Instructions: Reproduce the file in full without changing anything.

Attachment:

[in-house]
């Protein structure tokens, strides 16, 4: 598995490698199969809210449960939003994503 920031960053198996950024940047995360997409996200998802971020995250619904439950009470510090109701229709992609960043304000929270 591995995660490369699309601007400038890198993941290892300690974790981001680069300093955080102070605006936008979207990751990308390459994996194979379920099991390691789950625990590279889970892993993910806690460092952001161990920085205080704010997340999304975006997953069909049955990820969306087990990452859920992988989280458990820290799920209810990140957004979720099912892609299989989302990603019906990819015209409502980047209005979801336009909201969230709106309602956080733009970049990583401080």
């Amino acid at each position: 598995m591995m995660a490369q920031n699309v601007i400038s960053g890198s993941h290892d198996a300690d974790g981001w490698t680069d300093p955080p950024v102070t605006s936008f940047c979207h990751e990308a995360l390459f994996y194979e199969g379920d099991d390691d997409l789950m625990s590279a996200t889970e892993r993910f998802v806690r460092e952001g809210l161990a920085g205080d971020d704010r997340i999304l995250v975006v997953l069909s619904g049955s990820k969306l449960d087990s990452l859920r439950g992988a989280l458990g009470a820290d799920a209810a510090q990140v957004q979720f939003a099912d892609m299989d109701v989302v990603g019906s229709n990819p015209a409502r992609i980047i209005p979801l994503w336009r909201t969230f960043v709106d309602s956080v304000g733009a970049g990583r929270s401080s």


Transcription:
[in-house]
């Protein structure tokens, strides 16, 4: 598995490698199969809210449960939003994503 920031960053198996950024940047995360997409996200998802971020995250619904439950009470510090109701229709992609960043304000929270 591995995660490369699309601007400038890198993941290892300690974790981001680069300093955080102070605006936008979207990751990308390459994996194979379920099991390691789950625990590279889970892993993910806690460092952001161990920085205080704010997340999304975006997953069909049955990820969306087990990452859920992988989280458990820290799920209810990140957004979720099912892609299989989302990603019906990819015209409502980047209005979801336009909201969230709106309602956080733009970049990583401080």
């Amino acid at each position: 598995m591995m995660a490369q920031n699309v601007i400038s960053g890198s993941h290892d198996a300690d974790g981001w490698t680069d300093p955080p950024v102070t605006s936008f940047c979207h990751e990308a995360l390459f994996y194979e199969g379920d099991d390691d997409l789950m625990s590279a996200t889970e892993r993910f998802v806690r460092e952001g809210l161990a920085g205080d971020d704010r997340i999304l995250v975006v997953l069909s619904g049955s990820k969306l449960d087990s990452l859920r439950g992988a989280l458990g009470a820290d799920a209810a510090q990140v957004q979720f939003a099912d892609m299989d109701v989302v990603g019906s229709n990819p015209a409502r992609i980047i209005p979801l994503w336009r909201t969230f960043v709106d309602s956080v304000g733009a970049g990583r929270s401080s």